The majority of reported cases of AWP have associated cystic fibrosis (CF). Cystic fibrosis is caused by mutations in the CFTR gene. In 2005, Katz and colleagues reported 2 such patients who exhibited homozygosity for the ΔF508 CFTR mutation, suggesting that this particular mutation may be a predisposing factor for AWP [6]. It has been proposed that AWP is caused by an increase in the water-binding capacity of keratins mediated by high salt concentrations in the epidermis as seen in CF patients. An alternative proposed pathogenic mechanism in CF patients is the abnormal regulation of cell-membrane water channels, such as aquaporin 3, by CFTR. Other pathogenic theories for AWP include defective stratum corneum barrier function, occlusion of the eccrine duct ostia, or weakness of the eccrine duct wall [6].

Drug-induced cases of aquagenic wrinkling of the palms have been reported in single case reports associated with aspirin [7] and rofecoxib [8]. The proposed mechanisms for both these cases involve an increase in the sodium retention of epidermal cells. In both cases, the proposed mechanism is COX-2 inhibition in epidermal cells, which may cause increased sodium reabsorption in a mechanism similar to the effect of COX-2 inhibitors on kidney cells [7].

Most treatment regimens for AWP focus on decreasing the hyperkeratosis associated with the condition, or with providing a water barrier to prevent exposure. Treatments involving the application of 12 percent ammonium lactate creams or petroleum jelly or the use of gloves have not been shown to be effective [4, 9]. Using 20 percent aluminum chloride solution has been reported to result in a rapid improvement of symptoms in a series of three patients [2]. Our patient was unable to tolerate the solution because of its irritating properties. However, the use of 15 percent aluminum chloride in a gel vehicle managed to control our patient’s symptoms without the overly drying and irritating effects of the alcohol solution. The use of aluminum chloride in a more tolerable gel vehicle may be of benefit in other patients with AWP who are unable to tolerate the solution form.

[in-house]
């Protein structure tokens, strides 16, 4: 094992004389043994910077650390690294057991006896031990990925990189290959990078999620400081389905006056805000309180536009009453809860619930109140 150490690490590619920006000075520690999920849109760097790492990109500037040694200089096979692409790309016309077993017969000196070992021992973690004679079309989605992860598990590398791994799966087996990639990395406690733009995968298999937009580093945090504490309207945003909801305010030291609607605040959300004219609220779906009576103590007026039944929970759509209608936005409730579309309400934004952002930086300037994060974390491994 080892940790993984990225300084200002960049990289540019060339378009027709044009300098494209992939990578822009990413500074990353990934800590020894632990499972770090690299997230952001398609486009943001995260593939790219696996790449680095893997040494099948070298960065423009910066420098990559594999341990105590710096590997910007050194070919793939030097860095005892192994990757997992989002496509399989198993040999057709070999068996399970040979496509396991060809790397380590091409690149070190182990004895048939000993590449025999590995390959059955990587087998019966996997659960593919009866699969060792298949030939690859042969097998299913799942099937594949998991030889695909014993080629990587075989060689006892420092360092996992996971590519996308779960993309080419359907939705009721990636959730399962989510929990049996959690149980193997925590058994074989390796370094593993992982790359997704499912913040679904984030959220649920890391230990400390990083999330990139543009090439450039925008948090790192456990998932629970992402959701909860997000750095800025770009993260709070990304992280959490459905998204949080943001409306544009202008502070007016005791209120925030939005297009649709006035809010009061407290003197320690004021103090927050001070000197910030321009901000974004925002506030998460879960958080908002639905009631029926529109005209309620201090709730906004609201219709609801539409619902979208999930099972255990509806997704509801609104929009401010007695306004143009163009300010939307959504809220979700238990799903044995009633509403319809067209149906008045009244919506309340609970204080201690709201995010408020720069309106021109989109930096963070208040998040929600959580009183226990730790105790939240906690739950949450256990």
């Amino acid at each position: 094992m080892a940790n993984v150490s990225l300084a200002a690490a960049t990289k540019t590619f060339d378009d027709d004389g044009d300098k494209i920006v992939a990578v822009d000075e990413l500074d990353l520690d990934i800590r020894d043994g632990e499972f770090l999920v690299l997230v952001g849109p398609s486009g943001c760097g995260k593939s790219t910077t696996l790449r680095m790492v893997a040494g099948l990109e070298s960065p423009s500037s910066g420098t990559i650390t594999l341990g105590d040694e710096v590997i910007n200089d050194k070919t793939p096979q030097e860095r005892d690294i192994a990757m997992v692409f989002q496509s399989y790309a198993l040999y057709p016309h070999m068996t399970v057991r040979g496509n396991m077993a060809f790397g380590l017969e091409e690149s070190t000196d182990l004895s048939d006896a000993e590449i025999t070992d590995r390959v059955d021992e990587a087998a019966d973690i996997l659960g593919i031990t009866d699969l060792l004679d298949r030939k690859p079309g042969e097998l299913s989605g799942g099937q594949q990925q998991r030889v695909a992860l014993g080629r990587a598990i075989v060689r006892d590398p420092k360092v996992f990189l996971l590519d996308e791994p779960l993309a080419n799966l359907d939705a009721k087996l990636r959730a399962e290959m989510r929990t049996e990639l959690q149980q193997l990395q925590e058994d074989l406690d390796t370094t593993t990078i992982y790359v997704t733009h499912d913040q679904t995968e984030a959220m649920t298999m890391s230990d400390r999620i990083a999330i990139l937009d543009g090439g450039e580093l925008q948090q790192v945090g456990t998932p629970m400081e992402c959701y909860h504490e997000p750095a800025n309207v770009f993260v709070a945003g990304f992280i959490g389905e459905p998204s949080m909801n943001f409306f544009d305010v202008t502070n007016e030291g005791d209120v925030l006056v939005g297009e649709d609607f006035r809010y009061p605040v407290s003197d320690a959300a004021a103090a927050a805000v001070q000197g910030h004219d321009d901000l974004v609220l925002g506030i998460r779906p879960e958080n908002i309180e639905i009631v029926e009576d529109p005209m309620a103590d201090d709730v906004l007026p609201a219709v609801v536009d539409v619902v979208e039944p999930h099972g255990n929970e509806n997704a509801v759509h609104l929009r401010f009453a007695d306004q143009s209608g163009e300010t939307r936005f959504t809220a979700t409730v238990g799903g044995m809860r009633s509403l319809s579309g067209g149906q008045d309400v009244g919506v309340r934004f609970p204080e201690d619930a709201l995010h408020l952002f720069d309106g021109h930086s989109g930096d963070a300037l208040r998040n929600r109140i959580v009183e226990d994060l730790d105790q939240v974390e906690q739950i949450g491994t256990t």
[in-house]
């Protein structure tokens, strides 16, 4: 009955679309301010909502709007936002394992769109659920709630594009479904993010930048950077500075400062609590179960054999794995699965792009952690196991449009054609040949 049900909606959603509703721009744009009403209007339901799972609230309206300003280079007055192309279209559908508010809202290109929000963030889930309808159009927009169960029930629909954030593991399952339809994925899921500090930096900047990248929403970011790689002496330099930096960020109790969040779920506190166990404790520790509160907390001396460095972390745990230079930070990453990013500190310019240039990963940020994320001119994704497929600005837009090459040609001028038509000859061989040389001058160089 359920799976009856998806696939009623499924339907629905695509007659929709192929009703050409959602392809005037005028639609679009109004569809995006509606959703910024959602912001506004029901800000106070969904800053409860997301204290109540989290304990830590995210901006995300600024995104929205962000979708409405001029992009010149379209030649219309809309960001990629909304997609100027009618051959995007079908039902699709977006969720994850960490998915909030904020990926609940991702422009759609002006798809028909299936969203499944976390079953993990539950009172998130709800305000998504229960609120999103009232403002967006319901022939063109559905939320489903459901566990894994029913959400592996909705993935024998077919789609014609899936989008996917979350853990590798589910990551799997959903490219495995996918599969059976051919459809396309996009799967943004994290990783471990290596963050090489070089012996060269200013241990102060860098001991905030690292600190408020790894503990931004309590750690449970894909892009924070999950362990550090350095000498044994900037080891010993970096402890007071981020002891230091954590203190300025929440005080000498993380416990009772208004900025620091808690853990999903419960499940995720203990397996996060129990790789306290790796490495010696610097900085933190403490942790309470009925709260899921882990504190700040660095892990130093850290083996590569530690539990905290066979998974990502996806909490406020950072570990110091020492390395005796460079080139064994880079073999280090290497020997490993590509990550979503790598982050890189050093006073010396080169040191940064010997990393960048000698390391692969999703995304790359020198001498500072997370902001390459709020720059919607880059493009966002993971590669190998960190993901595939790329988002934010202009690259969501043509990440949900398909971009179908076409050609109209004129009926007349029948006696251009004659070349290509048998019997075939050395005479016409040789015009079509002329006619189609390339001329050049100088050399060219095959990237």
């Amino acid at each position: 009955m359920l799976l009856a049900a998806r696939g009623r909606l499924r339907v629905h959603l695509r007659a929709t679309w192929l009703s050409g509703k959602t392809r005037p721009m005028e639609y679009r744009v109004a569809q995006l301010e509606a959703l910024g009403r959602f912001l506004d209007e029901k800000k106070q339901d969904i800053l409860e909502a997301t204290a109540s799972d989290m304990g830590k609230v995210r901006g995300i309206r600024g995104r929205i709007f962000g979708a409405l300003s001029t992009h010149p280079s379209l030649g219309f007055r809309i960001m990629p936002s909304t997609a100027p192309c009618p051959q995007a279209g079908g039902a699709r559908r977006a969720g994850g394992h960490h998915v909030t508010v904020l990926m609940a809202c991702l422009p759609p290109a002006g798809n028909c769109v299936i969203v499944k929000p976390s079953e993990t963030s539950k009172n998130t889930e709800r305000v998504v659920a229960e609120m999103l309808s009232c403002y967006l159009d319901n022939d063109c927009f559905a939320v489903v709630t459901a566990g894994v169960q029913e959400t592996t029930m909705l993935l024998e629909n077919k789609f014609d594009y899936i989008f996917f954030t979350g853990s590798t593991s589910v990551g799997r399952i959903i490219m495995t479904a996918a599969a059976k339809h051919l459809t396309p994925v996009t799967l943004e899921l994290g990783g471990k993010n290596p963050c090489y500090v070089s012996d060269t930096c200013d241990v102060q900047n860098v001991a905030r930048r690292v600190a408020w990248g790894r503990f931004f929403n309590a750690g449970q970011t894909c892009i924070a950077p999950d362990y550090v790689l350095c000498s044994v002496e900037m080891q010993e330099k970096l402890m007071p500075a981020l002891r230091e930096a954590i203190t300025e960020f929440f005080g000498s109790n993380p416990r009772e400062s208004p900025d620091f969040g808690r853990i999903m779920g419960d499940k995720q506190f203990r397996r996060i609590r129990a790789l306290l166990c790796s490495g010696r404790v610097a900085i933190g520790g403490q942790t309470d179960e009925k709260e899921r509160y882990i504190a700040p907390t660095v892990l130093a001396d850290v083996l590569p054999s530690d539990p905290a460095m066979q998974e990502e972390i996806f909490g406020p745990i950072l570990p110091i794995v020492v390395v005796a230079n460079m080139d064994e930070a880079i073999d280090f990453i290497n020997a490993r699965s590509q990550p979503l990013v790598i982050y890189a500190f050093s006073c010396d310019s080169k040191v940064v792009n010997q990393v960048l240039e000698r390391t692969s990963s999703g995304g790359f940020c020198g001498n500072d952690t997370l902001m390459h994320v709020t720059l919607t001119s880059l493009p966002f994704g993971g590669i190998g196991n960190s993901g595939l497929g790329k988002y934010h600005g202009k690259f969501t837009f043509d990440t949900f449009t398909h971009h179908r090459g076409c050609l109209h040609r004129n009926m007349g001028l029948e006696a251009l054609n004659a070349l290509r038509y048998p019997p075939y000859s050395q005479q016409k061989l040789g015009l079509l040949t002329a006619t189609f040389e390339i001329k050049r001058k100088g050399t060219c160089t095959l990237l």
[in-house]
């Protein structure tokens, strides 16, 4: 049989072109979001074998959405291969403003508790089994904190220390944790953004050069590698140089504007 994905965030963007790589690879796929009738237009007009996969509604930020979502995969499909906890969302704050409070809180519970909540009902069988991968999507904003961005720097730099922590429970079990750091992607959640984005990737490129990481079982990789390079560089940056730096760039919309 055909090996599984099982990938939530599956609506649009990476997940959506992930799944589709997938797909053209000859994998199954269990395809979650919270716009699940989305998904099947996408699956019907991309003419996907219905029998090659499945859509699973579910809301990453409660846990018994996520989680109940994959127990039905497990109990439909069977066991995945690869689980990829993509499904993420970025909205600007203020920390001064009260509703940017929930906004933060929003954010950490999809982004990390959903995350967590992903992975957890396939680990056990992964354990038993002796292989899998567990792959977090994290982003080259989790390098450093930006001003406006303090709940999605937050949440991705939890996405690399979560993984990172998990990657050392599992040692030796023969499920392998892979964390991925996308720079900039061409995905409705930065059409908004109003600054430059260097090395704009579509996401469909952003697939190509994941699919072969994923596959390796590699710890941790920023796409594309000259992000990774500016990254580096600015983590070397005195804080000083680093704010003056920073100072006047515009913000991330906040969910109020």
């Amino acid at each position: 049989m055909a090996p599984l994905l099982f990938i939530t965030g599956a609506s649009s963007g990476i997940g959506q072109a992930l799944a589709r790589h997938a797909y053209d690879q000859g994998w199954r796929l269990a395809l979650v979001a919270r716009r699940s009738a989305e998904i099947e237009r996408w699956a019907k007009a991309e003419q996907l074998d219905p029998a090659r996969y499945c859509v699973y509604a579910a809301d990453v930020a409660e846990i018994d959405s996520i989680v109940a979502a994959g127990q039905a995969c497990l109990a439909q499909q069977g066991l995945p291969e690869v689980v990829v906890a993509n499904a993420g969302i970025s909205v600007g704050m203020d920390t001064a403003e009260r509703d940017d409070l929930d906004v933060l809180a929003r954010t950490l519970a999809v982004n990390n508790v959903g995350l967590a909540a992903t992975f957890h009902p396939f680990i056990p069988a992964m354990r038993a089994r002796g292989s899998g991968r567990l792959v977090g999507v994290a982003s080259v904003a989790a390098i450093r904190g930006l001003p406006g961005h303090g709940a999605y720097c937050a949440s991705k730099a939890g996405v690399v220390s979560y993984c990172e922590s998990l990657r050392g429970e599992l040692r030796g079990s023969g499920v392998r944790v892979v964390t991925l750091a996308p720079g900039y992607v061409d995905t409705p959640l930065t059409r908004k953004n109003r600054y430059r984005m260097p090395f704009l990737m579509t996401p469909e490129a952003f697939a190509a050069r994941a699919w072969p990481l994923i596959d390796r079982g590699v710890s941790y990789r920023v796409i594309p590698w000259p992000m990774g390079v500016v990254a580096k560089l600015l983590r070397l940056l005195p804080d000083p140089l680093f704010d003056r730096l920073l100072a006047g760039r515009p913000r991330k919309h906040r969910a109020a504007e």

1. Onwukwe MF, Mihm MC, Toda K. Hereditary papulotranslucent acrokeratoderma: a new variant of familial punctate keratoderma? Arch Dermatol. 1973;108:108-110. [PubMed]

2. Yan AC, Aasi SZ, Alms WJ, James WD, Heymann WR, Paller AS, Honig PJ. Aquagenic palmoplantar keratoderma. J Am Acad Dermatol. 2001;44:696-9. [PubMed]

3. English JC 3rd, McCollough ML. Transient reactive papulotranslucent acrokeratoderma. J Am Acad Dermatol. 1996;34:686-7. [PubMed]

4. MacCormack MA, Wiss K, Malhotra R. Aquagenic syringeal acrokeratoderma: report of two teenage cases. J Am Acad Dermatol. 2001;45:124-6. [PubMed]

5. Rizzo C, Bragg J, Soldano AC, Cohen D, Soter NA. Hereditary papulotranslucent acrokeratoderma. Dermatol Online J. 2008;15:14:3. [PubMed]

6. Katz KA, Yan AC, Turner ML. Aquagenic wrinkling of the palms in patients with cystic fibrosis homozygous for the delta F508 CFTR mutation. Arch Dermatol. 2005;141:621-4. [PubMed]

7. Khuu PT, Duncan KO, Kwan A, Hoyme HE, Bruckner AL. Unilateral aquagenic wrinkling of the palms associated with aspirin intake. Arch Dermatol. 2006;142:1661-2. [PubMed]

8. Carder KR, Weston WL. Rofecoxib-induced instant aquagenic wrinkling of the palms. Pediatr Dermatol. 2002;19:353-5. [PubMed]

9. Itin PH, Lautenschlager S. Aquagenic syringeal acrokeratoderma (transient reactive papulotranslucent acrokeratoderma). Dermatology 2002;204:8-11. [PubMed]